As we all know, social media is what you make of it. It can be a force for good, a way of keeping up with friends and family you just don’t get to see often enough, or it can… definitely not be. It can be a cesspool of procrastination, attention-seekers and videos of cats playing pianos.

As Azula reports, though, social media can save lives. In 2016, A Japanese student fished up a catch they just had to share with Twitter. He had no idea the creature was as dangerous as it is bizarre and intriguing, though.

Unbeknownst to him, he had a scrawled filefish on his hands. Replies to his tweet flooded in, warning him of the super-potent poison in the fish’s body (“its intestines boast a toxin 70 times more poisonous than that of fugu, the popularly eaten pufferfish,” we’re told).

And so tragedy was averted.

19 ACTUALLY FOUND: Red-Bellied Piranha- It’s Definitely No Yellow-Belly

Ah, yes. Here we are, friends. One of the most famous and feared predators in the world’s waters, the piranha. If the cartoons and the like are to be believed, these fearsome fish can pick a person clean in a second flat.

River Monsters has covered these little menaces extensively over its run, starting from the very first episode to air. The show has proven that they’re certainly aggressive creatures with powerful bites, but perhaps not the man-hungry monsters they’re often portrayed as. For one thing, they’re hunted by a much larger and angrier fish themselves, the arapaima. So, there’s that.

18 NEVER SHOW: Stimpson’s Goby- Driving You Right Up The Wall

Sometimes, in the pursuit of strange, unusual and frightening fish, it’s not just about being the biggest. The most frightening. The bitey-bitey-est. These factors are certain pluses, sure, but let’s not discount other things. Things like the bizarre ability to climb rock faces using their mouths.

That’s right, friends. The Stimpson’s goby may not look like much, compared to the fearsome likes of the great white shark. It boasts a very unusual and disconcerting trait, though, which I would not want to see in action on the show.

As Nerdist explains, “Stimpson’s goby actually scales up the slippery rock faces of waterfalls using its mouth as one half of an amazing climbing mechanism.”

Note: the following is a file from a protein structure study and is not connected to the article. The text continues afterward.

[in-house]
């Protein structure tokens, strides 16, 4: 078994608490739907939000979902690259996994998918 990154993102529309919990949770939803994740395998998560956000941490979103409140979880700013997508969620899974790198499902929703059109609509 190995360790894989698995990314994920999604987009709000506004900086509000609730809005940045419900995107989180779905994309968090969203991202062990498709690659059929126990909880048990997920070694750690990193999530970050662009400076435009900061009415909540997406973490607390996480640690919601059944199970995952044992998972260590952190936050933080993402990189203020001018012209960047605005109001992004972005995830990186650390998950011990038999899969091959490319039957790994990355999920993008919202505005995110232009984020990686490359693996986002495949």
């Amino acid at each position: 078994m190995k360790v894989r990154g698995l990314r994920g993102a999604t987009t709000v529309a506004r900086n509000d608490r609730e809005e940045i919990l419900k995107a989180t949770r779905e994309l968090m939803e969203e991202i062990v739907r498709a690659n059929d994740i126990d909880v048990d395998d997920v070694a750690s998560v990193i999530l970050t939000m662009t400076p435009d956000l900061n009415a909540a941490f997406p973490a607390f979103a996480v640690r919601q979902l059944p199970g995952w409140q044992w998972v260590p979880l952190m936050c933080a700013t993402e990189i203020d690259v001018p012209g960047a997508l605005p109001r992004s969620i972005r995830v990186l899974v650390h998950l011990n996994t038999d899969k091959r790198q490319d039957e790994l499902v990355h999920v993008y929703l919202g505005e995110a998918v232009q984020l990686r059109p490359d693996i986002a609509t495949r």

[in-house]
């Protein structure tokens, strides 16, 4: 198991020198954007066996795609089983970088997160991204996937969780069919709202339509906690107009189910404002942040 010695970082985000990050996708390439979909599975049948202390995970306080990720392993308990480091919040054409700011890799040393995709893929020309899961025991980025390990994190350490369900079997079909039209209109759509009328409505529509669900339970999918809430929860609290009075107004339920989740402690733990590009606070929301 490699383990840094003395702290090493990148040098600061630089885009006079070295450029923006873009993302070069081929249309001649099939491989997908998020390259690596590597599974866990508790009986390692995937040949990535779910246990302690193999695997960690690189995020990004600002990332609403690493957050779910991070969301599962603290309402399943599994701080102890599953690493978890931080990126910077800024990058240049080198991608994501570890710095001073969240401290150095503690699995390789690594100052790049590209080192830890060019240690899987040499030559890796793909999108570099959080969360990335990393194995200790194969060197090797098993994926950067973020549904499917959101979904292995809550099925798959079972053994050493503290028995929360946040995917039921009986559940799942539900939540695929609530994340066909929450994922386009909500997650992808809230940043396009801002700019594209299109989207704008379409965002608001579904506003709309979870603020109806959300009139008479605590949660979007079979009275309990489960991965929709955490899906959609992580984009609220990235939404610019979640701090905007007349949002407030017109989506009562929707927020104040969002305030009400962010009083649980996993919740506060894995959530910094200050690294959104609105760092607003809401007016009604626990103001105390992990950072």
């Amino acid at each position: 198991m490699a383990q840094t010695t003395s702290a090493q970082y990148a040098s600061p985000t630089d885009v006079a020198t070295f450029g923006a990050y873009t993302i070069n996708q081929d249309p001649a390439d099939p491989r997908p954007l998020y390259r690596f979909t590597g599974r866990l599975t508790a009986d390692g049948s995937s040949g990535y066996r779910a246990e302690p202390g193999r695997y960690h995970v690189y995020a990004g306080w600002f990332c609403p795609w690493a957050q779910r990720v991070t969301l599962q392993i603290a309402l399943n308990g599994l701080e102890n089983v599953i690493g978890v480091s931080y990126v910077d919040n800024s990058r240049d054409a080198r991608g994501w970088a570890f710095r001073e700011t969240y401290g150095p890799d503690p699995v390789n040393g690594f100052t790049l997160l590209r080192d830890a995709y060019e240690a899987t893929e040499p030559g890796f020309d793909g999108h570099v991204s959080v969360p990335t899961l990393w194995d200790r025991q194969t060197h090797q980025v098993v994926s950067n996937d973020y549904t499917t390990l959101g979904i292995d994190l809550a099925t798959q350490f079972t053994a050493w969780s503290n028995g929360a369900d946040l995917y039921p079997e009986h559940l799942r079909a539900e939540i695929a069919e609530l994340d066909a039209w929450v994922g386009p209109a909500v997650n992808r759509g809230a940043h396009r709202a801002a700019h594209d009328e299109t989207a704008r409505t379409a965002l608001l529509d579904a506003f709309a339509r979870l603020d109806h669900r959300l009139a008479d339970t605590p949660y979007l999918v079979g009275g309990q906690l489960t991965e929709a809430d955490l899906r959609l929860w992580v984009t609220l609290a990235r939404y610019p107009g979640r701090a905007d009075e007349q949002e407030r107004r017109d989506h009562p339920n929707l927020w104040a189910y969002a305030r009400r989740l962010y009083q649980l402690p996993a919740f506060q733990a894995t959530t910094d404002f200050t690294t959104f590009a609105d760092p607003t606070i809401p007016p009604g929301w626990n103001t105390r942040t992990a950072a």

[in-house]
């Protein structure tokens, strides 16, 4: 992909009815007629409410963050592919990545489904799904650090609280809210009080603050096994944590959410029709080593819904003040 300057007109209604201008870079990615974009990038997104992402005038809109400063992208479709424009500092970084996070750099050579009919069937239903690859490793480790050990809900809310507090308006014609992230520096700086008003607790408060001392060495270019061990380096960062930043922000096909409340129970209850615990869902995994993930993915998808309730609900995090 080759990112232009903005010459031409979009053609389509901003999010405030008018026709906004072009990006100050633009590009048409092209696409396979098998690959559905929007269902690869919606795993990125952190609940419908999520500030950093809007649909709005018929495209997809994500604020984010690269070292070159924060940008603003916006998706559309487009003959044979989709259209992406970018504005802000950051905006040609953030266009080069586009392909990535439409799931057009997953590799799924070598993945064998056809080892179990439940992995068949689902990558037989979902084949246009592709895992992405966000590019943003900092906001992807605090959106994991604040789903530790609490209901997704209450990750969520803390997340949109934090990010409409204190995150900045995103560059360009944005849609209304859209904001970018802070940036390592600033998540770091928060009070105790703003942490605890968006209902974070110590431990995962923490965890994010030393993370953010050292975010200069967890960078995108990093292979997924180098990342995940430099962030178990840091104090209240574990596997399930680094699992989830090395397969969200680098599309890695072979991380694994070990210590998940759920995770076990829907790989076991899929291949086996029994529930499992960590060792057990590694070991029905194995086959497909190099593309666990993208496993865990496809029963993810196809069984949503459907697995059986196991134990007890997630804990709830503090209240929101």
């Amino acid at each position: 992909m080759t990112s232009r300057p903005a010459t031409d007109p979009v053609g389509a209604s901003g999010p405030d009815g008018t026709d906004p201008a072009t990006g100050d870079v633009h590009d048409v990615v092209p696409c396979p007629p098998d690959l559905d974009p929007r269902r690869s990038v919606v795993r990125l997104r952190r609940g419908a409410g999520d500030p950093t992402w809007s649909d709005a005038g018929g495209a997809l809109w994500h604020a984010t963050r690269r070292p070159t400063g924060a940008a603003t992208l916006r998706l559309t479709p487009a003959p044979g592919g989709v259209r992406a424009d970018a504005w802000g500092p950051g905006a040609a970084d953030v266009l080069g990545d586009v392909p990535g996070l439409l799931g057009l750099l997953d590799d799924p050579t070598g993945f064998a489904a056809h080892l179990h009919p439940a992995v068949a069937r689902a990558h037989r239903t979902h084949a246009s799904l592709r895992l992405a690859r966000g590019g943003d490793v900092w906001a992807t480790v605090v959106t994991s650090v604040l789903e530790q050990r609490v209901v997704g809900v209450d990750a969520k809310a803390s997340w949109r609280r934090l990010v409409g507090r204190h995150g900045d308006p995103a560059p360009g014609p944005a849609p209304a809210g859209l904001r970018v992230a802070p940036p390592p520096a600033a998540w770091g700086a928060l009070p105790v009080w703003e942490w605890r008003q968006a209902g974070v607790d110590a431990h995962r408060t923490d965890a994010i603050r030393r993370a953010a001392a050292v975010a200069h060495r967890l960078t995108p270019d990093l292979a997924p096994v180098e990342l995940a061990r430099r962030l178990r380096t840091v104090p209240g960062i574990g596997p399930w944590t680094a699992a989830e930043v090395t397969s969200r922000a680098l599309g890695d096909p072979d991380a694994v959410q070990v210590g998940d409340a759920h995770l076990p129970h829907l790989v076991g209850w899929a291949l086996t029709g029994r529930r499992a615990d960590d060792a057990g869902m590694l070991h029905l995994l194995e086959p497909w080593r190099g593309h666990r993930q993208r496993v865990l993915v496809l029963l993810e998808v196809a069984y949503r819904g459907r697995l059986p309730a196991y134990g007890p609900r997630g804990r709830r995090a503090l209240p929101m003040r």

This whole thing makes me feel a little uncomfortable, I don’t mind telling you. What you’re looking at here is the blue-banded goby, simply because it’s much prettier.

17 ACTUALLY FOUND: Wolf Fish- Be Thankful There Isn’t A Whole Pack Of Them

Again, that’s a powerful name straight off. You can immediately tell that this isn’t going to be a fish you’ll want to mess with. At the same time, you can also be darn sure that it’s a fish Jeremy Wade absolutely will want to mess with. And so he has.

In seasons three and four of River Monsters, this ravenous predator started to show up. It features in episodes “Jungle Killer” and “Lair of Giants,” as Wade investigates some awful injuries in the Suriname area believed to have been caused by these great, powerful predators.

Think piranhas, only without even the decency to be relatively small.

16 NEVER SHOW: The Whale Shark- It’s Big And Angry

Now, I’m no fishing expert. I’m not especially well-versed in the ways of marine life, either. Not unless you count owning a goldfish back in the mid-nineties as being an expert in all things fish-tastic. If you were to ask me, though, I’d say that a creature that combines the characteristics of a whale and a shark is going to be something darn big and presumably dangerous.

When it comes to size, the whale shark is certainly that. It’s the largest known fish species in the world, comparable in size to some whale species. It’s also a filter feeder, however, and poses absolutely zero threat to anything larger than plankton.

That said, I’d definitely like to see Wade try and reel one of these vast creatures in.

15 ACTUALLY FOUND: The Humboldt Squid- The Kraken Awakes

Well, no, I think I might be overselling things a little there. If you’re expecting the great, hulking tentacle-monster from the Pirates of the Caribbean movies, you’re going to be a little disappointed here.

These things may only reach six feet or so in length, but they’re very powerful, fast and aggressive. In the episode “Devil of the Deep,” Wade travels to Peru in pursuit of these creatures, and we learn that...

“Some reports of victims who were retrieved from the grasp of these monsters tell of the bodies being so heavily chewed that the family of the victims could not even recognize or identify them. So Wade says that the reality in this case is even scarier than the fiction.”

14 NEVER SHOW: Red Lionfish- A Prickly Customer

Now, this one, I’m definitely conflicted about. Is this one of the most beautiful and unique animals I’ve ever seen in my life, or is it one of the most frightening? My mind just will not decide.

The red lionfish is a very unusual customer all around. Not only does it boast vivid colours and patterns, but there are those wicked spines as well.

I think National Geographic puts it best: “Pretty much everything about the venomous red lionfish—its red-and-white zebra stripes, long, showy pectoral fins, and generally cantankerous demeanor—says, "Don't touch!"”

They may only reach a maximum size of around 15 inches, but boy are they a handful.

13 ACTUALLY FOUND: Tiger Shark- Easy, Tiger!

As anyone who’s watched River Monsters will tell you, Jeremy Wade is not an angler to be easily bested. Extreme fishermen are used to taking on some of the trickiest river- and ocean-dwellers on the planet, and they do not like their catches to escape from their lines.